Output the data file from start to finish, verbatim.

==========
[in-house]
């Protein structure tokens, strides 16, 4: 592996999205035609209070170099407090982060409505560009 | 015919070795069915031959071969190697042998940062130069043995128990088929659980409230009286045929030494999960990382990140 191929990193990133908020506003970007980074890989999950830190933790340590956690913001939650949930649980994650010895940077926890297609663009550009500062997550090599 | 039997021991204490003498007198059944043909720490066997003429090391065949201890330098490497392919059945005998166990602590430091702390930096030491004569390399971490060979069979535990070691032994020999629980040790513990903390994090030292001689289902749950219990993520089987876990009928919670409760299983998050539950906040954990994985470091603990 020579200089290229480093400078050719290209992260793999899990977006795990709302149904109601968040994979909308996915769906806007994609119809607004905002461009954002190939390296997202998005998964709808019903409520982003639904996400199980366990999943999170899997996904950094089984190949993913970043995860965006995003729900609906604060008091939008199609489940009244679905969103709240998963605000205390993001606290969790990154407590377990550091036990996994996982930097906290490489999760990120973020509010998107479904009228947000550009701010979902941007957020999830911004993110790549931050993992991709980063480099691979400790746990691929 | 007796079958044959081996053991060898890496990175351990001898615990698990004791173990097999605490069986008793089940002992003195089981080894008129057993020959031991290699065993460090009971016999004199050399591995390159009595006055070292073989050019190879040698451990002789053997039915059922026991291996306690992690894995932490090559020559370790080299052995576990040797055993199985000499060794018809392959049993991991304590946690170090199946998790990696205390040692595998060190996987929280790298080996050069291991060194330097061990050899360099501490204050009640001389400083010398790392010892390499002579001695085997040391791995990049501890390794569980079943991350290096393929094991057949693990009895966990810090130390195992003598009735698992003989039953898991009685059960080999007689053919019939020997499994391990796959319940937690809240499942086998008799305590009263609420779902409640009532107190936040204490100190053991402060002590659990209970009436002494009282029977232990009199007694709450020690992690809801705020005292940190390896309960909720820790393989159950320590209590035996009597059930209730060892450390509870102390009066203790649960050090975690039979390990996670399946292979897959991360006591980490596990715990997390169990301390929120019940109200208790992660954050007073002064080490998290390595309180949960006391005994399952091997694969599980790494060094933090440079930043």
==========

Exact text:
[in-house]
């Protein structure tokens, strides 16, 4: 592996999205035609209070170099407090982060409505560009 | 015919070795069915031959071969190697042998940062130069043995128990088929659980409230009286045929030494999960990382990140 191929990193990133908020506003970007980074890989999950830190933790340590956690913001939650949930649980994650010895940077926890297609663009550009500062997550090599 | 039997021991204490003498007198059944043909720490066997003429090391065949201890330098490497392919059945005998166990602590430091702390930096030491004569390399971490060979069979535990070691032994020999629980040790513990903390994090030292001689289902749950219990993520089987876990009928919670409760299983998050539950906040954990994985470091603990 020579200089290229480093400078050719290209992260793999899990977006795990709302149904109601968040994979909308996915769906806007994609119809607004905002461009954002190939390296997202998005998964709808019903409520982003639904996400199980366990999943999170899997996904950094089984190949993913970043995860965006995003729900609906604060008091939008199609489940009244679905969103709240998963605000205390993001606290969790990154407590377990550091036990996994996982930097906290490489999760990120973020509010998107479904009228947000550009701010979902941007957020999830911004993110790549931050993992991709980063480099691979400790746990691929 | 007796079958044959081996053991060898890496990175351990001898615990698990004791173990097999605490069986008793089940002992003195089981080894008129057993020959031991290699065993460090009971016999004199050399591995390159009595006055070292073989050019190879040698451990002789053997039915059922026991291996306690992690894995932490090559020559370790080299052995576990040797055993199985000499060794018809392959049993991991304590946690170090199946998790990696205390040692595998060190996987929280790298080996050069291991060194330097061990050899360099501490204050009640001389400083010398790392010892390499002579001695085997040391791995990049501890390794569980079943991350290096393929094991057949693990009895966990810090130390195992003598009735698992003989039953898991009685059960080999007689053919019939020997499994391990796959319940937690809240499942086998008799305590009263609420779902409640009532107190936040204490100190053991402060002590659990209970009436002494009282029977232990009199007694709450020690992690809801705020005292940190390896309960909720820790393989159950320590209590035996009597059930209730060892450390509870102390009066203790649960050090975690039979390990996670399946292979897959991360006591980490596990715990997390169990301390929120019940109200208790992660954050007073002064080490998290390595309180949960006391005994399952091997694969599980790494060094933090440079930043």